Teachers’ group to Angara: Anti-teacher bullying bill is unfair and excessive

Photo Credit: Politiko

MANILA, Philippines – “Who will protect us from being bullied?”

A teachers’ advocacy group posed this question to Senator Juan Edgardo “Sonny” Angara as they called on him to withdraw his controversial bill which will punish teachers who bully their students.

Under Angara’s Senate Bill (SB) 2793, teachers and other school personnel would be penalized with either imprisonment and/or a huge fine.

Teachers guilty of bullying their students would be punished with  a fine of P50,000 – P100,000 and/or a jail term between six months to one year.

If a student attempts to take own life, the offender would be penalized with a P100,000 – P500,000 fine and/or a jail term of one to three years.

Finally, the same fine but a longer jail term (three to six years) awaits the teacher if d***h occurs as a result of the bullying.

Calling the proposed bill unfair, Teachers Dignity Coalition National head Benjo Basas said there were enough laws including Republic Act 7160 and the DepEd Child Protection Policy to protect the students.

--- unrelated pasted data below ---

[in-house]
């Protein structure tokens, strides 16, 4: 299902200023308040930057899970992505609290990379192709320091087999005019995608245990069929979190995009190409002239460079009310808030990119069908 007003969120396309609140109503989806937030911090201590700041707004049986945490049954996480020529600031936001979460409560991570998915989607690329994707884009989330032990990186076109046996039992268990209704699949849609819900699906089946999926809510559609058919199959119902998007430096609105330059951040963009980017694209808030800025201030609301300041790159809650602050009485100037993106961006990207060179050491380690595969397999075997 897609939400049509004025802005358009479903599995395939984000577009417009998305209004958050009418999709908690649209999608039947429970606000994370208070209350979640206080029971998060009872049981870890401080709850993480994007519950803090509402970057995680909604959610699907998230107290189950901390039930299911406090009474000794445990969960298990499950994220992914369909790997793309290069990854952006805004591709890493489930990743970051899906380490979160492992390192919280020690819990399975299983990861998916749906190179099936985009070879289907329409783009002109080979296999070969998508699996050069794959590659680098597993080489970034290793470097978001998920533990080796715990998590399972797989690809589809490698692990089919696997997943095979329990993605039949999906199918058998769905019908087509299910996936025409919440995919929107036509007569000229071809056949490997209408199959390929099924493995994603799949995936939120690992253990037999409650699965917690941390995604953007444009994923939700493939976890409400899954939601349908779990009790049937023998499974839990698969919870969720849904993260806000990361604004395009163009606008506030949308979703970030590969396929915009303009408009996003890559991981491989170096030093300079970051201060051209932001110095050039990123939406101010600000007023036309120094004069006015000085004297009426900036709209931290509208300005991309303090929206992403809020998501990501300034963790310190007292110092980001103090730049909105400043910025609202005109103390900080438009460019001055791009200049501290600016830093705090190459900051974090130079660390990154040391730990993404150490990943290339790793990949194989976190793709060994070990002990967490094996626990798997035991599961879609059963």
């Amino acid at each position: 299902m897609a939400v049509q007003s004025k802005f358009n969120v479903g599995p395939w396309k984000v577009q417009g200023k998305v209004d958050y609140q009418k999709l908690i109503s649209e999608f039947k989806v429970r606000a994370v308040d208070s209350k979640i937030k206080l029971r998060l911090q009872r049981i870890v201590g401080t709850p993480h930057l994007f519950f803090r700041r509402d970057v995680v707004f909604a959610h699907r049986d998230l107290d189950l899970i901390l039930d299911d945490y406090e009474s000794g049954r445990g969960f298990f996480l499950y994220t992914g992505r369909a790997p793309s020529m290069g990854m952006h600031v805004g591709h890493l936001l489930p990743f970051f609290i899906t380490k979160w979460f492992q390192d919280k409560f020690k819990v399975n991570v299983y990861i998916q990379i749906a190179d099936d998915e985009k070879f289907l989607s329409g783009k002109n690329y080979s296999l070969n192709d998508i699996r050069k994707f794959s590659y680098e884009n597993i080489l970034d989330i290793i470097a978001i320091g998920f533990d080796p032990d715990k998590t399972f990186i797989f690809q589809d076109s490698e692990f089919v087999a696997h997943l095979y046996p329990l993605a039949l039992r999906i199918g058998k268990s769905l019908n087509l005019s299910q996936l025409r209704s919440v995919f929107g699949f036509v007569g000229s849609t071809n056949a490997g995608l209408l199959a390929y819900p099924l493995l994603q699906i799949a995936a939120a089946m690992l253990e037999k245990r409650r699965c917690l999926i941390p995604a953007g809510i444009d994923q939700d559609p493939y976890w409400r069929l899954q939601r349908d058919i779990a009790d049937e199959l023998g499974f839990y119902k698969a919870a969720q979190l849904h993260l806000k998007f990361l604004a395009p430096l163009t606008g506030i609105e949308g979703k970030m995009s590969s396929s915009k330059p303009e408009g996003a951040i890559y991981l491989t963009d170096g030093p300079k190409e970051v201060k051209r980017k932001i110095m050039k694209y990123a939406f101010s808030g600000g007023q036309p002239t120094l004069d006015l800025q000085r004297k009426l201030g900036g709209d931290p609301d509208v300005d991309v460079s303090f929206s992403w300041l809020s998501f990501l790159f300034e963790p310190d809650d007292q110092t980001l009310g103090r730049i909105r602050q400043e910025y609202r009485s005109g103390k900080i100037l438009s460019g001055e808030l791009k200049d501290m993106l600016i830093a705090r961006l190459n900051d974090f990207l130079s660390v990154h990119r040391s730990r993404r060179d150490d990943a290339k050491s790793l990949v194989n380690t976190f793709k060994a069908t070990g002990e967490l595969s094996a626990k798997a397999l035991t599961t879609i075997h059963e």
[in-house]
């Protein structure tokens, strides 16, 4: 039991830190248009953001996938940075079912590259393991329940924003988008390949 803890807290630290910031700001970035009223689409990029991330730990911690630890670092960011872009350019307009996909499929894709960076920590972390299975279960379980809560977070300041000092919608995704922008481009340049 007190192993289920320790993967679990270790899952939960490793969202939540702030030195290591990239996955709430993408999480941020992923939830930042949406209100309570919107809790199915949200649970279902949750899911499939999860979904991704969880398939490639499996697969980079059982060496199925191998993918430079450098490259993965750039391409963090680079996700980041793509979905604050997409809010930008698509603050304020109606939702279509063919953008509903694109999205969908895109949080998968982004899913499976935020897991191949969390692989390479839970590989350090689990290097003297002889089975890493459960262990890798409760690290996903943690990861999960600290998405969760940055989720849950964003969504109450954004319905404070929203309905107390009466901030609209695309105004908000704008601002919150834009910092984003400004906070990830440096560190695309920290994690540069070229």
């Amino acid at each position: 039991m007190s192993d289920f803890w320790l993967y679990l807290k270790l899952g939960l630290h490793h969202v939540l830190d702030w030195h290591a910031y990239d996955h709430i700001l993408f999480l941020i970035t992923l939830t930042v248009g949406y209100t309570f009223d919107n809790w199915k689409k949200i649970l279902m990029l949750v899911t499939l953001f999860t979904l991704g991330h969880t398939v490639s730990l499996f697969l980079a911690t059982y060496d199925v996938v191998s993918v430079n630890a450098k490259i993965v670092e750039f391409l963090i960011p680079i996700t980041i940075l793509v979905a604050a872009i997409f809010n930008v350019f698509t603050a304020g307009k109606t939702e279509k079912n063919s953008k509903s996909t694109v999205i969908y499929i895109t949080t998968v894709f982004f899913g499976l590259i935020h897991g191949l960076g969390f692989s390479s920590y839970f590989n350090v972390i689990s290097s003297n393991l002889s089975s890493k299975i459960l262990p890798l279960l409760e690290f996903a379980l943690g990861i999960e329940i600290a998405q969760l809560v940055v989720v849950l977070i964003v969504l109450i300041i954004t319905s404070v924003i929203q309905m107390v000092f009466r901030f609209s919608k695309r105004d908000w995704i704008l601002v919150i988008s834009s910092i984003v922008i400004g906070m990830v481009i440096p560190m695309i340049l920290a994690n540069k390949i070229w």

He lamented what he described as the negative publicity teachers often have to undergo whenever they impose discipline on their pupils.

“To penalize teachers or call them bullies would be too much. Teachers who are often misunderstood and sensationalized for imposing discipline are actually the ones that need your protection,” he said.

Angara Open to Amendment

In response, Angara said he was open to suggestions to amend the bill.

“It’s good that some teachers’ groups are making their sentiments heard. We welcome it,” he said on Wednesday.

Assuring the teachers that their voices will be heard via meetings and consultations, Angara said the bill is just the first step towards the end goal of ultimately protecting children from untoward violence.

“There’s really a fine line between interfering with a teacher’s prerogative and ensuring our children’s safety given that there are reports of abuses and humiliations still being committed up to this day,” he said. “Where to draw the line between disciplining and teacher bullying is something we have to discuss going forward.”